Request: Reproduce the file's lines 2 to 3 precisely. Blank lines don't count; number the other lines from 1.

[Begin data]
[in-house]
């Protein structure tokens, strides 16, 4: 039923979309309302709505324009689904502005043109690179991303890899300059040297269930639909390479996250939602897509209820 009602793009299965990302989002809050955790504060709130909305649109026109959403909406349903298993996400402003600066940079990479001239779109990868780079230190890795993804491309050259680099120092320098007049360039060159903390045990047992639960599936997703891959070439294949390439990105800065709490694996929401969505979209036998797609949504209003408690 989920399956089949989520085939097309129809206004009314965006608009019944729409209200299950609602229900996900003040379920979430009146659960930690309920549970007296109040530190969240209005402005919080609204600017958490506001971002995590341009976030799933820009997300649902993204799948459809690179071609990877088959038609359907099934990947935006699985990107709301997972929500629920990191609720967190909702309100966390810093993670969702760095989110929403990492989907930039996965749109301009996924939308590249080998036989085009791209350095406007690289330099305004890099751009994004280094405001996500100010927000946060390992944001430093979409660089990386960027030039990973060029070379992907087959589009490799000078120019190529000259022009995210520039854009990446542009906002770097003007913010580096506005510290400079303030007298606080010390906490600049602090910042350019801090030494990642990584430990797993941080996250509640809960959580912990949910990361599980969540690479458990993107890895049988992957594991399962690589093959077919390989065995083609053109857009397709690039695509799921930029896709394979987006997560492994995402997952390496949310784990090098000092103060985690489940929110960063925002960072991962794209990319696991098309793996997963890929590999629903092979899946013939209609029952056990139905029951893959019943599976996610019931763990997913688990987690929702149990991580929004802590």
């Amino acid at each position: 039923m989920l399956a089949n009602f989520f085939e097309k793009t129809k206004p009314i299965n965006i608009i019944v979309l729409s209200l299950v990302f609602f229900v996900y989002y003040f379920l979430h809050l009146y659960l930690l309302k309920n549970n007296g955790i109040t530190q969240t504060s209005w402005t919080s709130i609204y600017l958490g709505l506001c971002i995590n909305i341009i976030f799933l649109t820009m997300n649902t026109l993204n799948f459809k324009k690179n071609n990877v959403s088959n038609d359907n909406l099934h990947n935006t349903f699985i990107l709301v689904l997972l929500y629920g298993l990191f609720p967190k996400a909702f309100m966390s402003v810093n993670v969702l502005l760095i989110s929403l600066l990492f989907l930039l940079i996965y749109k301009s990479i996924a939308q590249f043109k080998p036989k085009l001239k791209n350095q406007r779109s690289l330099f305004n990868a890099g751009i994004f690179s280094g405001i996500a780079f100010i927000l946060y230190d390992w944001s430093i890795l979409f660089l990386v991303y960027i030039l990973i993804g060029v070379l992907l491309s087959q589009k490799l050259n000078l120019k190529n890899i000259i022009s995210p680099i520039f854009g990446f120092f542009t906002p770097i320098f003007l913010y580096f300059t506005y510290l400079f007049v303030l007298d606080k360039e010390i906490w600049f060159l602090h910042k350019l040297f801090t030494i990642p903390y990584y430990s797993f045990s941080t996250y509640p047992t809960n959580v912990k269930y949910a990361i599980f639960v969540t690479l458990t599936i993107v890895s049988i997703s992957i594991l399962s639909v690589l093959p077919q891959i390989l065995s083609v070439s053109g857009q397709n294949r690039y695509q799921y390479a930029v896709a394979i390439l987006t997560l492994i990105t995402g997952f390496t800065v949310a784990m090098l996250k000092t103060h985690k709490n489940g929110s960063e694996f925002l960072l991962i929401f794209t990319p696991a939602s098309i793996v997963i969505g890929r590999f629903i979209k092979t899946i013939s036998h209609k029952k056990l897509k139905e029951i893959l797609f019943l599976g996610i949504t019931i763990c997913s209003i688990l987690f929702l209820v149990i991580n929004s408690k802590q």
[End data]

């Protein structure tokens, strides 16, 4: 039923979309309302709505324009689904502005043109690179991303890899300059040297269930639909390479996250939602897509209820 009602793009299965990302989002809050955790504060709130909305649109026109959403909406349903298993996400402003600066940079990479001239779109990868780079230190890795993804491309050259680099120092320098007049360039060159903390045990047992639960599936997703891959070439294949390439990105800065709490694996929401969505979209036998797609949504209003408690 989920399956089949989520085939097309129809206004009314965006608009019944729409209200299950609602229900996900003040379920979430009146659960930690309920549970007296109040530190969240209005402005919080609204600017958490506001971002995590341009976030799933820009997300649902993204799948459809690179071609990877088959038609359907099934990947935006699985990107709301997972929500629920990191609720967190909702309100966390810093993670969702760095989110929403990492989907930039996965749109301009996924939308590249080998036989085009791209350095406007690289330099305004890099751009994004280094405001996500100010927000946060390992944001430093979409660089990386960027030039990973060029070379992907087959589009490799000078120019190529000259022009995210520039854009990446542009906002770097003007913010580096506005510290400079303030007298606080010390906490600049602090910042350019801090030494990642990584430990797993941080996250509640809960959580912990949910990361599980969540690479458990993107890895049988992957594991399962690589093959077919390989065995083609053109857009397709690039695509799921930029896709394979987006997560492994995402997952390496949310784990090098000092103060985690489940929110960063925002960072991962794209990319696991098309793996997963890929590999629903092979899946013939209609029952056990139905029951893959019943599976996610019931763990997913688990987690929702149990991580929004802590």
């Amino acid at each position: 039923m989920l399956a089949n009602f989520f085939e097309k793009t129809k206004p009314i299965n965006i608009i019944v979309l729409s209200l299950v990302f609602f229900v996900y989002y003040f379920l979430h809050l009146y659960l930690l309302k309920n549970n007296g955790i109040t530190q969240t504060s209005w402005t919080s709130i609204y600017l958490g709505l506001c971002i995590n909305i341009i976030f799933l649109t820009m997300n649902t026109l993204n799948f459809k324009k690179n071609n990877v959403s088959n038609d359907n909406l099934h990947n935006t349903f699985i990107l709301v689904l997972l929500y629920g298993l990191f609720p967190k996400a909702f309100m966390s402003v810093n993670v969702l502005l760095i989110s929403l600066l990492f989907l930039l940079i996965y749109k301009s990479i996924a939308q590249f043109k080998p036989k085009l001239k791209n350095q406007r779109s690289l330099f305004n990868a890099g751009i994004f690179s280094g405001i996500a780079f100010i927000l946060y230190d390992w944001s430093i890795l979409f660089l990386v991303y960027i030039l990973i993804g060029v070379l992907l491309s087959q589009k490799l050259n000078l120019k190529n890899i000259i022009s995210p680099i520039f854009g990446f120092f542009t906002p770097i320098f003007l913010y580096f300059t506005y510290l400079f007049v303030l007298d606080k360039e010390i906490w600049f060159l602090h910042k350019l040297f801090t030494i990642p903390y990584y430990s797993f045990s941080t996250y509640p047992t809960n959580v912990k269930y949910a990361i599980f639960v969540t690479l458990t599936i993107v890895s049988i997703s992957i594991l399962s639909v690589l093959p077919q891959i390989l065995s083609v070439s053109g857009q397709n294949r690039y695509q799921y390479a930029v896709a394979i390439l987006t997560l492994i990105t995402g997952f390496t800065v949310a784990m090098l996250k000092t103060h985690k709490n489940g929110s960063e694996f925002l960072l991962i929401f794209t990319p696991a939602s098309i793996v997963i969505g890929r590999f629903i979209k092979t899946i013939s036998h209609k029952k056990l897509k139905e029951i893959l797609f019943l599976g996610i949504t019931i763990c997913s209003i688990l987690f929702l209820v149990i991580n929004s408690k802590q």